Understanding the Competition
Some of this was covered above in the section about understanding contract activity, but, again, when you’re looking at recent contract activity you are still looking 30-60 days in the past. When it comes to finally listing your Manhattan condo or co-op for sale, you also want to take a look at everyone that is currently listed and scope out your competition. By doing this, you can strategically price to make sure that you attract the buyers and outsell the competition, again maximizing your ability to negotiate the best price and terms.
The most important caveat is to remember that active listings are not a useful indicator to understand the value of your Manhattan condo or co-op. Only comps are useful for that, and active listings aren’t comps. Nevertheless, it’s useful to look at active listings for other information:
How Many Competing Sellers?
The first and most basic thing to look at is, “how many other sellers are out there selling a similar product?” And you really should think of it as a product you are selling. You’re not selling your memories, your life, your emotions. You’re selling a product that a buyer wants to use to fill with their memories, their life, and their emotions. When you look at how many sellers are currently listed and competing with you for buyers, and couple that with the absorption rate and recent contract activity, you’ll get a very clear picture of what the current market conditions are like.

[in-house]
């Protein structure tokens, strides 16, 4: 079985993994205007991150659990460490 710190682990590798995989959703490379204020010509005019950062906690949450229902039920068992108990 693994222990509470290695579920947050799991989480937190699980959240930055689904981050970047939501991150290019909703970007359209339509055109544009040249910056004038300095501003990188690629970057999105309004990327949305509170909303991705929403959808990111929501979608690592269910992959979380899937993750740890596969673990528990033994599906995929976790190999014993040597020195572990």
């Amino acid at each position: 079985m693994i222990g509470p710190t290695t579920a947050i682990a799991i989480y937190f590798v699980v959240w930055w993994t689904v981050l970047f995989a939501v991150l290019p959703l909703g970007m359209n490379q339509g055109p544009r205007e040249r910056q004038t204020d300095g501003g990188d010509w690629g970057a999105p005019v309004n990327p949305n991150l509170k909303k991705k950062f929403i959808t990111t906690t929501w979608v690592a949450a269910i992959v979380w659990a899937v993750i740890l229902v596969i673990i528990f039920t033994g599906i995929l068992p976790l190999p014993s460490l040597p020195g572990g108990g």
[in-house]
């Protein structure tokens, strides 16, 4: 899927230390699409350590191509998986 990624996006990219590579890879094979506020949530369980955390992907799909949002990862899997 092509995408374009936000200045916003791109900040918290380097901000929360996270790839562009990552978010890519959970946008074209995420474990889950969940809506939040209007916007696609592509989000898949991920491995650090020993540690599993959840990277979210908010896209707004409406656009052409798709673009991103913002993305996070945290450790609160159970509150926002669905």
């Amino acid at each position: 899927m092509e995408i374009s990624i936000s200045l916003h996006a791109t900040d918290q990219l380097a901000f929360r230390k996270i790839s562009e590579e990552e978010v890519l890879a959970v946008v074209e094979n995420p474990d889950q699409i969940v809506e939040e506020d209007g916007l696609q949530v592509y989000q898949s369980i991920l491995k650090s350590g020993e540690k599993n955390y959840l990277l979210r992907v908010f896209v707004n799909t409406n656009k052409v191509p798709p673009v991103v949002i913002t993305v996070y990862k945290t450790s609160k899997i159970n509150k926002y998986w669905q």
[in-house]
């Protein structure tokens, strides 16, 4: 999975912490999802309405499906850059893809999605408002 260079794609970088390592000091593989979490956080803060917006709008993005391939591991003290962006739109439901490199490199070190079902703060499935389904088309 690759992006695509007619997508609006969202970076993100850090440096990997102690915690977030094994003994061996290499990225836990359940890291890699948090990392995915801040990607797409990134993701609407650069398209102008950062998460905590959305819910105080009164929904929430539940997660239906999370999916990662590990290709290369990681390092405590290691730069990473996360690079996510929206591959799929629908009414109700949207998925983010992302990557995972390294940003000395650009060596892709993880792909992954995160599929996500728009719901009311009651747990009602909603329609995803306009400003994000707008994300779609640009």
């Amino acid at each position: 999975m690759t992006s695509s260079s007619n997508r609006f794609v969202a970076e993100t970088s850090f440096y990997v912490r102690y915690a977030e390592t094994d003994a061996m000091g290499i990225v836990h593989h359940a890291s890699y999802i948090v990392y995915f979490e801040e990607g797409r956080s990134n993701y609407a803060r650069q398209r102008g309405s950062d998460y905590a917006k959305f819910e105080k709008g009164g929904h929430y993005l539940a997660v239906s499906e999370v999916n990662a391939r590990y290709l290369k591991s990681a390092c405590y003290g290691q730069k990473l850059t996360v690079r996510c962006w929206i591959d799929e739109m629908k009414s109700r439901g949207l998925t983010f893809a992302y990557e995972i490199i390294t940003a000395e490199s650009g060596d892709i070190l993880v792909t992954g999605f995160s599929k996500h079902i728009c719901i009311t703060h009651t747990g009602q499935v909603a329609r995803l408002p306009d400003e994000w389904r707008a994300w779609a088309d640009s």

You also might gain valuable information on a strategic list price based on where everyone else is priced. Sometimes you might see a group of sellers all grouped together at one price, and another group at a lower price, and you might have a product that you can price right in the gap that allows you to draw more attention and have less competition. Or you might see that your apartment is a little nicer than the highest priced listing in your area, so you might choose to price at exactly the same price, draw away all their buyers, and let the bids take care of driving your price upwards. Conversely, if your look at contract activity showed the market is not in your favor, you’ll know you need to price very conservatively in order to attract a buyer and outsell your competitors.
Make Adjustments Accordingly
As we’ve seen, your starting point in determining the best list price for your Manhattan condo or co-op is working with an experienced and knowledgeable agent to collect good comps and understand the comps and the likely appraisal value of your home. From there, you’ll want to work with your agent to layer on information regarding the absorption rate and contract activity to understand the current market conditions. Finally, you’ll want to work with your agent to understand the active listings and your competition. Putting all these things together, you – with the help of your expert agent – will be able to see if you need to adjust the listing price up or down from the likely appraisal value in order to achieve the desired result, and arrive at the best list price for your Manhattan condo or co-op given your personal situation and your goals and needs.